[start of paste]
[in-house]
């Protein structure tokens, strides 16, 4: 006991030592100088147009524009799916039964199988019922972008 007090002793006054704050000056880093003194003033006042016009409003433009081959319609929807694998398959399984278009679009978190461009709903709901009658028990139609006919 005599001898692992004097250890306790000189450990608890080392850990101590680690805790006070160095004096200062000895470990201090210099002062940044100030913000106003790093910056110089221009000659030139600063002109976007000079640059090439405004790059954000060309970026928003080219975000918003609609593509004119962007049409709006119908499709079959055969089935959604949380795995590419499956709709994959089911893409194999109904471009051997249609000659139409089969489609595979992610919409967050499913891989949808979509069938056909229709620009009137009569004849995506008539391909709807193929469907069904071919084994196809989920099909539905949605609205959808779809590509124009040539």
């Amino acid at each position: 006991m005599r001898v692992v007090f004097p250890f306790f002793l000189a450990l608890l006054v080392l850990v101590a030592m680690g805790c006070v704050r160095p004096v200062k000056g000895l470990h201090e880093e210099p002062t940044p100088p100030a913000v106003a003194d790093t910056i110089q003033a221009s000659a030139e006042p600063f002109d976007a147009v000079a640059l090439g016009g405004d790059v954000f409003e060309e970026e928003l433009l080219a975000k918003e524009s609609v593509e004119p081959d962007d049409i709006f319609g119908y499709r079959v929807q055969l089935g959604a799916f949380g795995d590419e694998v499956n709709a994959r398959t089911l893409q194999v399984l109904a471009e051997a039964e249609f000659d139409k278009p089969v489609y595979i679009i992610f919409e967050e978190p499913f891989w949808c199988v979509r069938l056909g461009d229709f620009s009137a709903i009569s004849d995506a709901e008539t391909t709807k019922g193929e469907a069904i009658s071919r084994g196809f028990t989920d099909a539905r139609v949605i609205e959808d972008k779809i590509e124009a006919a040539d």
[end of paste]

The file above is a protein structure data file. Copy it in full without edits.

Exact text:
[in-house]
């Protein structure tokens, strides 16, 4: 006991030592100088147009524009799916039964199988019922972008 007090002793006054704050000056880093003194003033006042016009409003433009081959319609929807694998398959399984278009679009978190461009709903709901009658028990139609006919 005599001898692992004097250890306790000189450990608890080392850990101590680690805790006070160095004096200062000895470990201090210099002062940044100030913000106003790093910056110089221009000659030139600063002109976007000079640059090439405004790059954000060309970026928003080219975000918003609609593509004119962007049409709006119908499709079959055969089935959604949380795995590419499956709709994959089911893409194999109904471009051997249609000659139409089969489609595979992610919409967050499913891989949808979509069938056909229709620009009137009569004849995506008539391909709807193929469907069904071919084994196809989920099909539905949605609205959808779809590509124009040539």
């Amino acid at each position: 006991m005599r001898v692992v007090f004097p250890f306790f002793l000189a450990l608890l006054v080392l850990v101590a030592m680690g805790c006070v704050r160095p004096v200062k000056g000895l470990h201090e880093e210099p002062t940044p100088p100030a913000v106003a003194d790093t910056i110089q003033a221009s000659a030139e006042p600063f002109d976007a147009v000079a640059l090439g016009g405004d790059v954000f409003e060309e970026e928003l433009l080219a975000k918003e524009s609609v593509e004119p081959d962007d049409i709006f319609g119908y499709r079959v929807q055969l089935g959604a799916f949380g795995d590419e694998v499956n709709a994959r398959t089911l893409q194999v399984l109904a471009e051997a039964e249609f000659d139409k278009p089969v489609y595979i679009i992610f919409e967050e978190p499913f891989w949808c199988v979509r069938l056909g461009d229709f620009s009137a709903i009569s004849d995506a709901e008539t391909t709807k019922g193929e469907a069904i009658s071919r084994g196809f028990t989920d099909a539905r139609v949605i609205e959808d972008k779809i590509e124009a006919a040539d």